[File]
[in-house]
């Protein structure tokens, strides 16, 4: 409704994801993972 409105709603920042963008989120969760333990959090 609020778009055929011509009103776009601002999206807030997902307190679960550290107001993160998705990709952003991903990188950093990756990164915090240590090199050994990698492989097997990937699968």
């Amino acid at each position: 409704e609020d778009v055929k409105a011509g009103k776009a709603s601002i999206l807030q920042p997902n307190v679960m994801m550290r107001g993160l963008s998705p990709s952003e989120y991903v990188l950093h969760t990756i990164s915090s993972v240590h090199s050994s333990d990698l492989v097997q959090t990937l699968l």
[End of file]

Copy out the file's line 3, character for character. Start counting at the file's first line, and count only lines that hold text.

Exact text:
């Amino acid at each position: 409704e609020d778009v055929k409105a011509g009103k776009a709603s601002i999206l807030q920042p997902n307190v679960m994801m550290r107001g993160l963008s998705p990709s952003e989120y991903v990188l950093h969760t990756i990164s915090s993972v240590h090199s050994s333990d990698l492989v097997q959090t990937l699968l």